the financial walk of shame.

23 02 2011

every year, various outlets compile lists of companies that they think won’t last out the next year.  in a way it’s sort of interesting, but it’s also exceptionally depressing. whether a mark of the lousy economy, or just the evolution of popular technology (i mourn your impending death eastman kodak!), it’s kind of like watching the dinosaurs die out right in front of your eyes, and not be able to stop it.

last week, the borders company sent out this letter to their customers, letting them know that shit was going down (chapter 11), but that everything was still essentially “ok”. except that it’s not ok. with tons of stores closing all over america (our maine locations are safe for now!), it’s hard to have faith that a little reorganization (whatever that means) can fix what’s broken. the chapter 11 email of shame is almost always a last spasm before death.

but more than the sadness over the loss of yet another US business, i feel empathy for the man who had to write that letter. the first time i got laid off when i was 22, i had to call my mom and beg for money for food and rent. she actually turned me down (a story for another day), but that phone call was excruciating. admitting to your loved ones that you’ve gotten yourself into financial trouble is one of the most embarrassing and complicated situations that a person can be in. can you imagine having to make that call to an entire country?  having your financial missteps broadcast and analyzed by the wall street journal?

so with that, 2 questions:

1. what dinosaur store/brand/company will you be saddest to see die out?

2. have you ever had to do the financial walk of shame?





actually, i’m pretty sure it is your fault.

28 10 2010

so i’ve been hearing these commercials on my morning radio show where some dude starts yelling off a list of horrible financial woes:

debt collectors knocking down your door?
up to your eyeballs in credit card debt?
thinking that bankruptcy is your only option?

but then he brings it down just a notch to let you know:

IT’S NOT YOUR FAULT.

sure, people hit hard times. medical bills, lost jobs, some other things that i can’t think of right now… but the majority of people that i know who are financial wrecks (myself absolutely included) are that way because they made poor choices. it fills me with rage to hear the debt consolidation/credit counseling agencies preying on people’s need to be in denial about the reality of their financial situations. nobody wants to take responsibility for fucking up, but if you ask anyone in a 12 step program, admitting that you’re a fucking mess is the only way to make it better. so fuck you debt consolidation agency. IT IS MY FAULT- and here’s why:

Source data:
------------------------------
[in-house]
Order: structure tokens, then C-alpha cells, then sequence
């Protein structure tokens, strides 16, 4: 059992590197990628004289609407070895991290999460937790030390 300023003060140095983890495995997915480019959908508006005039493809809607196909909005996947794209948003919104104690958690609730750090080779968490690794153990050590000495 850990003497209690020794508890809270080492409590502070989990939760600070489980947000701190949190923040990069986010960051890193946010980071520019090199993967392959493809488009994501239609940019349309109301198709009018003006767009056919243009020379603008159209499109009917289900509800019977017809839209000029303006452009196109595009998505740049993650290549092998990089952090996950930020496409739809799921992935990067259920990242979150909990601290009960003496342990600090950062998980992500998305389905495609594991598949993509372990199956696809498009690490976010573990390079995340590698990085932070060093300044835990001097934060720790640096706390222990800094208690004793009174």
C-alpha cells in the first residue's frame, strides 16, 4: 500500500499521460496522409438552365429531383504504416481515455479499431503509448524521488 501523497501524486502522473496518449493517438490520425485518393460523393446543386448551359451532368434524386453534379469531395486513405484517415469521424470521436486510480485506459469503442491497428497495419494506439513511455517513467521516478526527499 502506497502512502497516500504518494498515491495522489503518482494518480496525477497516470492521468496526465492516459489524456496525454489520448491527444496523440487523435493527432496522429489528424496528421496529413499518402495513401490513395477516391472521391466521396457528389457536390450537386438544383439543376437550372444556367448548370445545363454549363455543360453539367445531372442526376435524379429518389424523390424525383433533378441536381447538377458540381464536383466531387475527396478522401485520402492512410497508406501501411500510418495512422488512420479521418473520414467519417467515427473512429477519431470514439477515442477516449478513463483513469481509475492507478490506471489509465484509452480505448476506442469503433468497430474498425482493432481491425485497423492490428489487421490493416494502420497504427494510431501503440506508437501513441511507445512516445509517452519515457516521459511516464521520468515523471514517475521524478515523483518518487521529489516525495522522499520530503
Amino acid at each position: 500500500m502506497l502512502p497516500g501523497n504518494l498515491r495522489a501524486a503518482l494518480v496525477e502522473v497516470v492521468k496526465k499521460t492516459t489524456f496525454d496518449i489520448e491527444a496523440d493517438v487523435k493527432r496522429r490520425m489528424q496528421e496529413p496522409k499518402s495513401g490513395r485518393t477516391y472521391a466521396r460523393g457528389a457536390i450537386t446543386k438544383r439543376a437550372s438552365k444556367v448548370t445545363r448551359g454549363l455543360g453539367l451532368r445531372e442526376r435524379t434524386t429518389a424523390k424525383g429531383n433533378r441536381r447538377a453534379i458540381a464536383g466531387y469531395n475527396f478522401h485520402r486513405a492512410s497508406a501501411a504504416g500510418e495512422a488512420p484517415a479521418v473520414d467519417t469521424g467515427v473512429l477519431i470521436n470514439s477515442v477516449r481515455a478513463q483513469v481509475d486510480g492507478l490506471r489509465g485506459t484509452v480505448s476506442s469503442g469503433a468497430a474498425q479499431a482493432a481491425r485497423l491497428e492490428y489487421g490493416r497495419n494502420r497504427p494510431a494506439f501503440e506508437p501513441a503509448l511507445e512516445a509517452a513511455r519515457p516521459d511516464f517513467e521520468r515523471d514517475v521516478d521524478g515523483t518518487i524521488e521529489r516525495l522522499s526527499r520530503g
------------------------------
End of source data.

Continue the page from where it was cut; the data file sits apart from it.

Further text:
1. i don’t pay attention to what i spend. i put my credit cards in the freezer over a year ago, which is a distinct improvement, but my debit card is with me all the time. i go out to eat constantly, buy crap on a whim (can you say series of 4 horse paintings?), overspend at the grocery store (i was in the whole foods for 5 minutes yesterday and still managed to spend $14). even thought i’m not creating any new debt, i’m not giving the money that i have the reverence it deserves- i just keep unceremoniously shoving it out the door.

2. which brings us to admission #2-  i don’t save enough. probably because i’m spending all my fucking money on nothing. for the most part, the really bad debt disasters happen when people are spending up to the hilt of their income and don’t have a cushion saved up for emergencies. then, the first time that shit goes really wrong, they bust out the credit cards. like i did. repeatedly. from the ages of 18-30.

3. even though my 2 cards are in deep freeze at the moment, they got in there in the first place because spent the first 10 years of my adult life spending beyond my means. i wanted to have grown up clothes, i wanted to buy people decent xmas presents for a change, i wanted to find out what it felt like for money to be no object. except that it is an object, a very big object with an 19% APR. too bad i don’t pay more than the minimum on my cards every month. it’s good that i’m not racking up new debt, but if i can’t control my cash flow enough to afford to make bigger payments on my credit card, then i’m never going to get out from under it.